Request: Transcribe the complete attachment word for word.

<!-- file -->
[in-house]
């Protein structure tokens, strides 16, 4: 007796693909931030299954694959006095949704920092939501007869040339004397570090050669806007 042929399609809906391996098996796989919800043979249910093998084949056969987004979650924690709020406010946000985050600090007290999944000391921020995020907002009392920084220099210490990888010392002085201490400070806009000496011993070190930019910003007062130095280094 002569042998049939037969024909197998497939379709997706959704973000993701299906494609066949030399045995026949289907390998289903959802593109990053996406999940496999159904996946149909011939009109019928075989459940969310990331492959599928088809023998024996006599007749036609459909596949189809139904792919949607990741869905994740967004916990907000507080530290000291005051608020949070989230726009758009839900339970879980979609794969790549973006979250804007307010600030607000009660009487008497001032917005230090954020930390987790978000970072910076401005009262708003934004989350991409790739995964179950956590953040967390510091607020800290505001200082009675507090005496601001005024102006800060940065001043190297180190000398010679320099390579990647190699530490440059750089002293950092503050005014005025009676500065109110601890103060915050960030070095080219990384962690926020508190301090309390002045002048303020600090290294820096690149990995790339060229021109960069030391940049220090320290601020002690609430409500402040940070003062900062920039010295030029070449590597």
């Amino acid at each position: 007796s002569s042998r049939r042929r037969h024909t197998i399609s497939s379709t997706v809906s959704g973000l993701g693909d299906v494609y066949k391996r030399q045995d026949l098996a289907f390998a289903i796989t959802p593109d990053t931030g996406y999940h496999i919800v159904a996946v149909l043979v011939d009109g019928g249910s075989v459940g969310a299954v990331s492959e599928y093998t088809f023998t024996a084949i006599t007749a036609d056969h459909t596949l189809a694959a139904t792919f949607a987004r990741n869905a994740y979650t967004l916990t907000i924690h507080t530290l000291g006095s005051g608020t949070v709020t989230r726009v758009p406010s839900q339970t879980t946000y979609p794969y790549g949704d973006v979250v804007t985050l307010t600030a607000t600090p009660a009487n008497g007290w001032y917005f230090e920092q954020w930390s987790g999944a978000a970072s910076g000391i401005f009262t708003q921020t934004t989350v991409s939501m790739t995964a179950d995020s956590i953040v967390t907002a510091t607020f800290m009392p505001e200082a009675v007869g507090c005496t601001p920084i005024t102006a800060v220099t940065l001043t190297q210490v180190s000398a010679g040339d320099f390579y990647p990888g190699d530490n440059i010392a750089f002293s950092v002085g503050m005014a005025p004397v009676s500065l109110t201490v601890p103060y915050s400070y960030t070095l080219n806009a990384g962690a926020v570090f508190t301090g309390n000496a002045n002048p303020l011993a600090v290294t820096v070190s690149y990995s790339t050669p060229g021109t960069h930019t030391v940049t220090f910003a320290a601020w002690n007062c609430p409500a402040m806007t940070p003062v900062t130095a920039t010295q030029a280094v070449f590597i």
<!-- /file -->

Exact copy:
[in-house]
């Protein structure tokens, strides 16, 4: 007796693909931030299954694959006095949704920092939501007869040339004397570090050669806007 042929399609809906391996098996796989919800043979249910093998084949056969987004979650924690709020406010946000985050600090007290999944000391921020995020907002009392920084220099210490990888010392002085201490400070806009000496011993070190930019910003007062130095280094 002569042998049939037969024909197998497939379709997706959704973000993701299906494609066949030399045995026949289907390998289903959802593109990053996406999940496999159904996946149909011939009109019928075989459940969310990331492959599928088809023998024996006599007749036609459909596949189809139904792919949607990741869905994740967004916990907000507080530290000291005051608020949070989230726009758009839900339970879980979609794969790549973006979250804007307010600030607000009660009487008497001032917005230090954020930390987790978000970072910076401005009262708003934004989350991409790739995964179950956590953040967390510091607020800290505001200082009675507090005496601001005024102006800060940065001043190297180190000398010679320099390579990647190699530490440059750089002293950092503050005014005025009676500065109110601890103060915050960030070095080219990384962690926020508190301090309390002045002048303020600090290294820096690149990995790339060229021109960069030391940049220090320290601020002690609430409500402040940070003062900062920039010295030029070449590597």
């Amino acid at each position: 007796s002569s042998r049939r042929r037969h024909t197998i399609s497939s379709t997706v809906s959704g973000l993701g693909d299906v494609y066949k391996r030399q045995d026949l098996a289907f390998a289903i796989t959802p593109d990053t931030g996406y999940h496999i919800v159904a996946v149909l043979v011939d009109g019928g249910s075989v459940g969310a299954v990331s492959e599928y093998t088809f023998t024996a084949i006599t007749a036609d056969h459909t596949l189809a694959a139904t792919f949607a987004r990741n869905a994740y979650t967004l916990t907000i924690h507080t530290l000291g006095s005051g608020t949070v709020t989230r726009v758009p406010s839900q339970t879980t946000y979609p794969y790549g949704d973006v979250v804007t985050l307010t600030a607000t600090p009660a009487n008497g007290w001032y917005f230090e920092q954020w930390s987790g999944a978000a970072s910076g000391i401005f009262t708003q921020t934004t989350v991409s939501m790739t995964a179950d995020s956590i953040v967390t907002a510091t607020f800290m009392p505001e200082a009675v007869g507090c005496t601001p920084i005024t102006a800060v220099t940065l001043t190297q210490v180190s000398a010679g040339d320099f390579y990647p990888g190699d530490n440059i010392a750089f002293s950092v002085g503050m005014a005025p004397v009676s500065l109110t201490v601890p103060y915050s400070y960030t070095l080219n806009a990384g962690a926020v570090f508190t301090g309390n000496a002045n002048p303020l011993a600090v290294t820096v070190s690149y990995s790339t050669p060229g021109t960069h930019t030391v940049t220090f910003a320290a601020w002690n007062c609430p409500a402040m806007t940070p003062v900062t130095a920039t010295q030029a280094v070449f590597i």